Like people, pets can experience fear and anxiety.  One of pets’ most common anxiety triggers is sound. Pets often experience noise aversion, which causes them to have extreme fear or anxiety. A pet’s noise-averse reaction is similar to a person’s panic attack, and an affected pet becomes severely distressed. To help you learn to identify whether your furry pal is suffering and ensure they get relief, our Emerald Animal Hospital team shares the information you need to know about noise aversion. 

Noise aversion causes in pets

Some breeds may be genetically predisposed to noise aversion. However, other contributing factors may include:

  • Lack of socialization — In your pet’s first few months of life, you must socialize them so they become a well-adjusted, well-mannered adult. When you expose your pet to many unfamiliar situations, they learn to adapt and remain calm in new circumstances. Pets who are not properly socialized often develop a noise aversion.
  • Pain levels — Noise-averse pets commonly have muscular or joint pain, and when they startle at a loud noise, the tensing can strain their painful muscles and joints, leading them to think the noise caused the pain.
  • Negative experiences — A pet who has a bad experience when a particular noise occurs can make a negative association.
  • Learned behavior — When one pet experiences noise aversion, other household pets can learn to fear the same sound.

Common triggers for noise-averse pets 

The sounds that trigger noise-averse pets vary depending on their individual experiences and sensitivities. However, some of pets’ most common noise triggers include: 

  • Thunderstorms, especially if they produce loud thunderclaps, lightning strikes, and heavy rain
  • Fireworks 
  • Construction sounds 
  • Crowds  
  • Cars and traffic noises
  • Doorbells
  • Vacuum cleaners 
  • Smoke detectors 

Noise aversion signs in pets

Pets’ noise aversion signs vary depending on an individual animal’s personality and a noise’s intensity. However, some common noise aversion signs include:

  • Hiding — When a frightening sound triggers them, many pets may try to hide under a bed, in a closet, or in other small spaces where they feel safe. 
  • Physical anxiety — An anxious pet may pant, pace, drool, or tremble when they hear a loud noise, also becoming restless or exhibiting other anxiety signs.
  • Vocalization — A noise-averse pet may whine, bark, or howl loudly when they hear a loud, startling noise.
  • Destructive behavior — In an attempt to escape a triggering noise, an affected pet may chew or scratch furniture, doors, or walls.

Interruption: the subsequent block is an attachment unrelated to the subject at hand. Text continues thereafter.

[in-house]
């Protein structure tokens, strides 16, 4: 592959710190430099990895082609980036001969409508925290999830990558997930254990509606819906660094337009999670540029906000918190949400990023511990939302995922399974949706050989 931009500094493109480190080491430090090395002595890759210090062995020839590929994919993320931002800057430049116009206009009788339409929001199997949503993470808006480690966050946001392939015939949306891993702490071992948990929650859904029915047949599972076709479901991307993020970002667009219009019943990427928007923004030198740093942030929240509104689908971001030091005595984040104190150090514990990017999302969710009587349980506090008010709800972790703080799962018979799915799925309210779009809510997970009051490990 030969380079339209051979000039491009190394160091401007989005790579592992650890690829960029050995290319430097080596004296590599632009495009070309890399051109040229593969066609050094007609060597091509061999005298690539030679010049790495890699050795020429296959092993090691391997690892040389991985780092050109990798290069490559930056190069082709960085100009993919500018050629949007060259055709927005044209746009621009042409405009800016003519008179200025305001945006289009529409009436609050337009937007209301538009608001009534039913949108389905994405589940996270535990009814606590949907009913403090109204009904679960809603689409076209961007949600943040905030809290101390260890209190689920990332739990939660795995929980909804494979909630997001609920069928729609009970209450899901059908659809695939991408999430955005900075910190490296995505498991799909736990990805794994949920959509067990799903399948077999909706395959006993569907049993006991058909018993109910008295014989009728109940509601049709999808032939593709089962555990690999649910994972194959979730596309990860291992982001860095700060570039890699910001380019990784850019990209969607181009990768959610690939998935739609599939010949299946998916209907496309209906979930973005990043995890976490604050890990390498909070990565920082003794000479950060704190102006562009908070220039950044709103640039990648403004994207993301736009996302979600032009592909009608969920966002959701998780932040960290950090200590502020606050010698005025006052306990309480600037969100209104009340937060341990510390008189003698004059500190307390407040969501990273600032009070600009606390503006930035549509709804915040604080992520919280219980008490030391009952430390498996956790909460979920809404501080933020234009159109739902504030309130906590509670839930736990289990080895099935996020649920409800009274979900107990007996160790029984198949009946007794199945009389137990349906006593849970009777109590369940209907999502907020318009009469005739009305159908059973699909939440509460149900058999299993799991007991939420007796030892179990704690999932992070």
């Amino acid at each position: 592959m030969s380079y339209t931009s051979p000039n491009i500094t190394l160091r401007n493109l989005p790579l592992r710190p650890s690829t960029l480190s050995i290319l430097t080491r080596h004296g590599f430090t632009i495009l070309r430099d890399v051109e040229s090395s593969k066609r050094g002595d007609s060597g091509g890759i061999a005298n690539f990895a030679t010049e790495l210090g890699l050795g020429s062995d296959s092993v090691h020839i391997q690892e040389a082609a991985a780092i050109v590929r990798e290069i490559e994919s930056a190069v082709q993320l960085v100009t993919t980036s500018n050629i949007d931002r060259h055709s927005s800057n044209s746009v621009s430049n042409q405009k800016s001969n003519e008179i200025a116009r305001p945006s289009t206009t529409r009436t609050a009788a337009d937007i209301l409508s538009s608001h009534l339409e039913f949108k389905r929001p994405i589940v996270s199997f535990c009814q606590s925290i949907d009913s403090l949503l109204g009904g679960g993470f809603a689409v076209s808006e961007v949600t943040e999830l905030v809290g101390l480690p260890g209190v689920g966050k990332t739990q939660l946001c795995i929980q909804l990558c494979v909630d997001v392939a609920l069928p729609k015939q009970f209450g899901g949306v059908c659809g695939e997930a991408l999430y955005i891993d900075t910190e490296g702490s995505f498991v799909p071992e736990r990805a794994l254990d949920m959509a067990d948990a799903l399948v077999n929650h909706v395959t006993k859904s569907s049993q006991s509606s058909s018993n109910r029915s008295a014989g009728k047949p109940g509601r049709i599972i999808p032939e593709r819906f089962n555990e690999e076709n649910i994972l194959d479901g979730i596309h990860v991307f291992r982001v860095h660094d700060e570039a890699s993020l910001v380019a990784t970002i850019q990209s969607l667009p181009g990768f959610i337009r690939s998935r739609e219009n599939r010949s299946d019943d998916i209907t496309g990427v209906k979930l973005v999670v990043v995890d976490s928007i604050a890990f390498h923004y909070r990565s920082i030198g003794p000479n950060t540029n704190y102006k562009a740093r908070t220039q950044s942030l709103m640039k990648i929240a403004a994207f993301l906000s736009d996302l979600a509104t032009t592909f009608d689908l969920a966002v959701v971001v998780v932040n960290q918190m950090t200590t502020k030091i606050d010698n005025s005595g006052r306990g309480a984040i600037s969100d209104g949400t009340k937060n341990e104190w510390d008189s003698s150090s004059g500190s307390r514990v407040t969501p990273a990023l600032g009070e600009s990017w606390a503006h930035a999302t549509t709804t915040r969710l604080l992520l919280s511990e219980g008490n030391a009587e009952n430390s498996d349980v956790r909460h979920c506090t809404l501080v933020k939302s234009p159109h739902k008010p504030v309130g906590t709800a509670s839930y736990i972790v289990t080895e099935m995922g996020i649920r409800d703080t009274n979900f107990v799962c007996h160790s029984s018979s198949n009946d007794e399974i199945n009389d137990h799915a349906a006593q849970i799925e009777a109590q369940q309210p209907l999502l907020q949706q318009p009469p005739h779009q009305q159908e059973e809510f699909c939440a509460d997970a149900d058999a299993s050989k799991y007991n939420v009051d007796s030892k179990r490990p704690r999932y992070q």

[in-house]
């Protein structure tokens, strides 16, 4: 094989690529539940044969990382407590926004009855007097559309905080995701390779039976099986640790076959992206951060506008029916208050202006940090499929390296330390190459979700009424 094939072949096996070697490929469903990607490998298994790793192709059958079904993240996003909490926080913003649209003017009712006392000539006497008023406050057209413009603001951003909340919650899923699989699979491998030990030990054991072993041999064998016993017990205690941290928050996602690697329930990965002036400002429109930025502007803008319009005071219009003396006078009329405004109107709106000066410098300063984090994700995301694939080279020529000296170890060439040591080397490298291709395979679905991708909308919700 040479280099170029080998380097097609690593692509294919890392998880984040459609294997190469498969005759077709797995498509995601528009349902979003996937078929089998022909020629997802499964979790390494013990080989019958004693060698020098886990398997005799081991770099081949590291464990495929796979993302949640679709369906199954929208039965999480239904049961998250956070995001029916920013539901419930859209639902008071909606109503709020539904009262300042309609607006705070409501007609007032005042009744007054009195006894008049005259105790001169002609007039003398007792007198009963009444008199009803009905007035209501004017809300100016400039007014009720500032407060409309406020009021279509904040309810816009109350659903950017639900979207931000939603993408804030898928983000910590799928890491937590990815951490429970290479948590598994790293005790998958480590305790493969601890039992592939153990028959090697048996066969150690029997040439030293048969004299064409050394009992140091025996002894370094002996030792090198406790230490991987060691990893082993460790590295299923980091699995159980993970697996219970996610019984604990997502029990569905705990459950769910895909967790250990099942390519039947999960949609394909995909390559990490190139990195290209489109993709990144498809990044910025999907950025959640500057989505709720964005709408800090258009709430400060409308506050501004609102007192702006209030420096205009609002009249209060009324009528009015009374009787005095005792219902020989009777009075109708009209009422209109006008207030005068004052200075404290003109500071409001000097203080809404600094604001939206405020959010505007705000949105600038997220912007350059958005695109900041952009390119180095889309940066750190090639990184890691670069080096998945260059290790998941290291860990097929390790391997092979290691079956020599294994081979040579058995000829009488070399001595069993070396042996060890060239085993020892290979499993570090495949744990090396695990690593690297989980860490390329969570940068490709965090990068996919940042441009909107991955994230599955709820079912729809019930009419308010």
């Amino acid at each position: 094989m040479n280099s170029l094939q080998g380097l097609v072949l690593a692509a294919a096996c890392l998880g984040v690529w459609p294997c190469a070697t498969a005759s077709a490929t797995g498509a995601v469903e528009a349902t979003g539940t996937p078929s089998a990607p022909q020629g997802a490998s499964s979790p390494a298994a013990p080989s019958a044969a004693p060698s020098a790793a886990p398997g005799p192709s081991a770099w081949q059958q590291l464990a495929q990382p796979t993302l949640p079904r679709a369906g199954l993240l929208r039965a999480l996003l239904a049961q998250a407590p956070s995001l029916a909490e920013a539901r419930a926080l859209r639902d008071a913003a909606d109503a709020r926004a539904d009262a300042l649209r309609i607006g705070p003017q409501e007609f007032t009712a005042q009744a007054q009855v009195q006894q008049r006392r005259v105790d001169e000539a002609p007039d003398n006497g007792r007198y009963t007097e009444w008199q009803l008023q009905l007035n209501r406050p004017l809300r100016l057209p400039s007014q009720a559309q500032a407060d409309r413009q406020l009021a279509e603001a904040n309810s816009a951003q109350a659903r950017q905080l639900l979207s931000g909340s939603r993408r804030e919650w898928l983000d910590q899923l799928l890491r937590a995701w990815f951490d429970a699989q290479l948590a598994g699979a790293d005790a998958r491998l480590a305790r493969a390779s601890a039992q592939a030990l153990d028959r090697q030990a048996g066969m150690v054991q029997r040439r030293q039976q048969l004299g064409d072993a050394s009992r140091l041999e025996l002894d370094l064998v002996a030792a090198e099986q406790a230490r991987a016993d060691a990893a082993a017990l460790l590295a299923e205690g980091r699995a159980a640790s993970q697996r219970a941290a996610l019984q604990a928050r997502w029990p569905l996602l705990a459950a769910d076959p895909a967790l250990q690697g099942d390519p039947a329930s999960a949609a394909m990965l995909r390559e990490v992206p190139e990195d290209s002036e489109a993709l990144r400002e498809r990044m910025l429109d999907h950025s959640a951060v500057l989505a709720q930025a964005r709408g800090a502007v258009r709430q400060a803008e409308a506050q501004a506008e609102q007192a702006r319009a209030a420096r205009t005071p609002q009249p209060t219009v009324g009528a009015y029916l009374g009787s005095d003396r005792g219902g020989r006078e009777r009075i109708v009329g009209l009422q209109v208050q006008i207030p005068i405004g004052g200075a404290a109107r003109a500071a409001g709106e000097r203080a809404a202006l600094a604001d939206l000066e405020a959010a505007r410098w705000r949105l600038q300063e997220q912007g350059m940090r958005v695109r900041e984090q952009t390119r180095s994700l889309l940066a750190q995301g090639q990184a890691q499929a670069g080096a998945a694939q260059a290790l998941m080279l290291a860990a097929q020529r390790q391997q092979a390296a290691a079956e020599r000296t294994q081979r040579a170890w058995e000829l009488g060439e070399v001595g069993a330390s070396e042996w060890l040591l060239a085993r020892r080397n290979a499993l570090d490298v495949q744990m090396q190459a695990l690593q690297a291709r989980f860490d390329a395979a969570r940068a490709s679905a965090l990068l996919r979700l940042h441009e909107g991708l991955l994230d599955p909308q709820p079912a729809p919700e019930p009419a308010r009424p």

• Inappropriate elimination — When frightened by a loud noise, a pet may urinate or defecate in the house or in their crate. 
  • Comfort-seeking behaviors — Your pet may seek your comfort and reassurance when they are frightened, sitting on your lap, hiding behind your legs, or forcing you to stroke or hold them. 
  • Personality changes — Some pets may become irritable or reactive when a loud noise frightens them. They may direct this behavior toward other pets or people. 
  • Appetite loss — A pet may refuse to eat or drink when they are anxious or frightened.
  • Body language changes — A frightened pet may lower their ears, tuck their tail, or crouch. 

Managing your pet’s noise aversion signs 

Monitor your pet’s behavior during loud noises, particularly during events such as fireworks or thunderstorms. If your pet exhibits noise aversion signs, help them feel safe and secure by following these tips:

  • Create a safe space — Provide your pet with a quiet, comfortable place to which they can retreat during noisy events. A spare bedroom, blanket-draped crate, and closet are good options to consider. To help your pet feel secure, place comfortable bedding, treats, and toys in this sanctuary area.
  • Distract your pet — Providing your pet with toys, treats, and attention helps distract them from the triggering sounds. 
  • Apply a compression wrap — A compression wrap applies pressure to calming points on your pet’s body, providing anxiety relief.
  • Medication — Some noise-averse pets may need medications to help manage their anxiety, and these drugs work best when administered before the upsetting event. Our veterinary professionals will determine the appropriate anti-anxiety medication and dose that are best for your pet.

Noise aversion is stressful for your pet and you. However, you can teach your furry pal to cope with their noise aversion and feel more comfortable during unsettling events. If you suspect your pet has a noise aversion, contact our Emerald Animal Hospital team, and we will address their fear and provide them with relief.